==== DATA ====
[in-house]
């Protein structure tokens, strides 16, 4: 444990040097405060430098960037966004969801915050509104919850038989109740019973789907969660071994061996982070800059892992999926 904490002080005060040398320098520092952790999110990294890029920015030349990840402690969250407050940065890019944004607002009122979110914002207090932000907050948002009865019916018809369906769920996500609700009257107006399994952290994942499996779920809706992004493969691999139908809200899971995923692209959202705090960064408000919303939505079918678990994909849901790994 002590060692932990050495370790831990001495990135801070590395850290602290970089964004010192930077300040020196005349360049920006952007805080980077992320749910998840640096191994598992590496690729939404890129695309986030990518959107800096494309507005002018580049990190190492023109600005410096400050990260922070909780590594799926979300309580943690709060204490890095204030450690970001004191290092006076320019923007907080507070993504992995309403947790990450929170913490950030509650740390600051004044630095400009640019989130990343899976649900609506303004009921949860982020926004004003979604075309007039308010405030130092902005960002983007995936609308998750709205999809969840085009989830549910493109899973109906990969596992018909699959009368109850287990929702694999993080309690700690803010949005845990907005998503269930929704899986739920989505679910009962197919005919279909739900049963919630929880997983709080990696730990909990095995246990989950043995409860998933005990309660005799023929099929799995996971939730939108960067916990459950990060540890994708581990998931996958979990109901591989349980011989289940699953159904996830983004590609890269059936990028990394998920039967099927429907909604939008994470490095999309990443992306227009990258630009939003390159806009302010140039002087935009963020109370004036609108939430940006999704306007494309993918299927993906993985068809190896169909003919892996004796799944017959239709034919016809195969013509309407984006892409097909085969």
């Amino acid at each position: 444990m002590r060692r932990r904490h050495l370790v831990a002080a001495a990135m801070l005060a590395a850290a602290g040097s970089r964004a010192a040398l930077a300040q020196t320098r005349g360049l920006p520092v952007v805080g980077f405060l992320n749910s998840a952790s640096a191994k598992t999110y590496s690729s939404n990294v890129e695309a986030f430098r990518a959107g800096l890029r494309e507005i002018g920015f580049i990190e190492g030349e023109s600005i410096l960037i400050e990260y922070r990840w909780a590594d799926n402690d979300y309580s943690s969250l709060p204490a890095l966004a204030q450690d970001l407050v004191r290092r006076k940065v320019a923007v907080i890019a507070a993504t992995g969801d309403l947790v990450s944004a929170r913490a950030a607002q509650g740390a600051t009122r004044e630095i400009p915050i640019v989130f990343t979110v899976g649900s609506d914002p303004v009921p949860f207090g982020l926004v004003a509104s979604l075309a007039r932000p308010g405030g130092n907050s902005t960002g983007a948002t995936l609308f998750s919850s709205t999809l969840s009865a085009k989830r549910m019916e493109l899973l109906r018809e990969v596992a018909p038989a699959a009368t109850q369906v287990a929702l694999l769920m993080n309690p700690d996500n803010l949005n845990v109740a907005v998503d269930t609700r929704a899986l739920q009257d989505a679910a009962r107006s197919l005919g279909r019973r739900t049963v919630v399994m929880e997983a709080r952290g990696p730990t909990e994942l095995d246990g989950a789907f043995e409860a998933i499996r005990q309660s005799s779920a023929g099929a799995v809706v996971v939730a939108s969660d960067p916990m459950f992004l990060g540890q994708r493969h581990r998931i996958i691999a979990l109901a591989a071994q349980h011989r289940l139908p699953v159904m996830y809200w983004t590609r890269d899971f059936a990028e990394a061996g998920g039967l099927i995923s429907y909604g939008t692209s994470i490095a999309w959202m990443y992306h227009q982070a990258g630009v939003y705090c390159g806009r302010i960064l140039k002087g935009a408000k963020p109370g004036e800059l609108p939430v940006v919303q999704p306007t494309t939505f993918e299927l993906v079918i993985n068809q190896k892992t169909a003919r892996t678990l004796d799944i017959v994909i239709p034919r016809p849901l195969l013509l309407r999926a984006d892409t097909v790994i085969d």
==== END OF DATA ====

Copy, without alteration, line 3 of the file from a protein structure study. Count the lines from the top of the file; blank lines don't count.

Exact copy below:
């Amino acid at each position: 444990m002590r060692r932990r904490h050495l370790v831990a002080a001495a990135m801070l005060a590395a850290a602290g040097s970089r964004a010192a040398l930077a300040q020196t320098r005349g360049l920006p520092v952007v805080g980077f405060l992320n749910s998840a952790s640096a191994k598992t999110y590496s690729s939404n990294v890129e695309a986030f430098r990518a959107g800096l890029r494309e507005i002018g920015f580049i990190e190492g030349e023109s600005i410096l960037i400050e990260y922070r990840w909780a590594d799926n402690d979300y309580s943690s969250l709060p204490a890095l966004a204030q450690d970001l407050v004191r290092r006076k940065v320019a923007v907080i890019a507070a993504t992995g969801d309403l947790v990450s944004a929170r913490a950030a607002q509650g740390a600051t009122r004044e630095i400009p915050i640019v989130f990343t979110v899976g649900s609506d914002p303004v009921p949860f207090g982020l926004v004003a509104s979604l075309a007039r932000p308010g405030g130092n907050s902005t960002g983007a948002t995936l609308f998750s919850s709205t999809l969840s009865a085009k989830r549910m019916e493109l899973l109906r018809e990969v596992a018909p038989a699959a009368t109850q369906v287990a929702l694999l769920m993080n309690p700690d996500n803010l949005n845990v109740a907005v998503d269930t609700r929704a899986l739920q009257d989505a679910a009962r107006s197919l005919g279909r019973r739900t049963v919630v399994m929880e997983a709080r952290g990696p730990t909990e994942l095995d246990g989950a789907f043995e409860a998933i499996r005990q309660s005799s779920a023929g099929a799995v809706v996971v939730a939108s969660d960067p916990m459950f992004l990060g540890q994708r493969h581990r998931i996958i691999a979990l109901a591989a071994q349980h011989r289940l139908p699953v159904m996830y809200w983004t590609r890269d899971f059936a990028e990394a061996g998920g039967l099927i995923s429907y909604g939008t692209s994470i490095a999309w959202m990443y992306h227009q982070a990258g630009v939003y705090c390159g806009r302010i960064l140039k002087g935009a408000k963020p109370g004036e800059l609108p939430v940006v919303q999704p306007t494309t939505f993918e299927l993906v079918i993985n068809q190896k892992t169909a003919r892996t678990l004796d799944i017959v994909i239709p034919r016809p849901l195969l013509l309407r999926a984006d892409t097909v790994i085969d």